Thursday, January 09, 2014

Watching our brain remembering something.

This is kind of neat! Staresinaa et al. observe a part of our brain working at remembering something while we go on about our further activities unrelated to what we want to remember.
How is new information converted into a memory trace? Here, we used functional neuroimaging to assess what happens to representations of new events after we first experience them. We found that a particular part of the medial temporal lobe, a brain region known to be critical for intact memory, spontaneously reactivates these events even when we are engaged in unrelated activities. Indeed, the extent to which such automatic reactivation occurs seems directly related to later memory performance. This finding shows that we can now study the dynamics of memory processes for specific experiences during the “offline” periods that follow the initial learning phase.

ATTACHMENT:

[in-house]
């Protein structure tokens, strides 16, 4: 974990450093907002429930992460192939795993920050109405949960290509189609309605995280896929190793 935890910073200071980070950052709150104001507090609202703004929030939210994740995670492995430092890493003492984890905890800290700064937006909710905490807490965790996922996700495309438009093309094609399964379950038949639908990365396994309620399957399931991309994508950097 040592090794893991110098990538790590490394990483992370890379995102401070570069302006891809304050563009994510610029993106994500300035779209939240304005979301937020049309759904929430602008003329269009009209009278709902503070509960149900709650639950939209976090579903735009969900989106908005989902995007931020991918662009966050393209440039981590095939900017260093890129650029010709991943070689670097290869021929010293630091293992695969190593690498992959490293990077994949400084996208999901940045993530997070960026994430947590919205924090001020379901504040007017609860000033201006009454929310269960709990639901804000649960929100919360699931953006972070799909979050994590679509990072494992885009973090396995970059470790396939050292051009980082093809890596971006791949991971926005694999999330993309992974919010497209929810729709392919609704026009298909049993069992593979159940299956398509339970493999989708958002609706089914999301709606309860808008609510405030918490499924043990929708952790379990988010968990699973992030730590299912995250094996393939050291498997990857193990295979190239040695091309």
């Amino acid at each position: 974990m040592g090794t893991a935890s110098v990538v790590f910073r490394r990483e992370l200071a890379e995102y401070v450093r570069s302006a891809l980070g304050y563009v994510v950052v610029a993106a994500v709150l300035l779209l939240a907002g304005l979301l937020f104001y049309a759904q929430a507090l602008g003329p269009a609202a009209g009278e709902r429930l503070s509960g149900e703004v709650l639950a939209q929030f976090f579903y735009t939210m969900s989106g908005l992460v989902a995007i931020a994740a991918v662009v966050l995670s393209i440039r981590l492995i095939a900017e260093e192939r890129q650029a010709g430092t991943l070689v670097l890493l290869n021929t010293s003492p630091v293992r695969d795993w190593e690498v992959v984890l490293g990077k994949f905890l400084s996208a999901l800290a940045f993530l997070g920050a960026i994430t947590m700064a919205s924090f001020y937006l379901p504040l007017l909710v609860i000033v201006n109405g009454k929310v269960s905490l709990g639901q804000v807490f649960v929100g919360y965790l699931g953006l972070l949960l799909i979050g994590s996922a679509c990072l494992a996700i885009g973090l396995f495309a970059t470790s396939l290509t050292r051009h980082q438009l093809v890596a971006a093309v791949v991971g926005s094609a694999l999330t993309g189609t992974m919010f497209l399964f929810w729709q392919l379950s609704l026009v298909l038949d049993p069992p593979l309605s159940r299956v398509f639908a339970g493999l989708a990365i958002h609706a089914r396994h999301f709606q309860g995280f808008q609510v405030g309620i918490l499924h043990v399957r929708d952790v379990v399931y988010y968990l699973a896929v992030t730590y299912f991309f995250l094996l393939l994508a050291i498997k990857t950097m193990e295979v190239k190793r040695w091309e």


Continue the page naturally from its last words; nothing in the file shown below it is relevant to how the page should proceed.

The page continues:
Figure- Offline reactivation in the entorhinal cortex (ErC). (Left) Hand-drawn anatomical regions of interest (ROIs) shown for one participant. (Right) Reactivation of encoding representations is greater for later recalled (R) than forgotten (F) trials. Bars represent mean ± SE of the condition difference. *P = 0.013, one-tailed paired t test.

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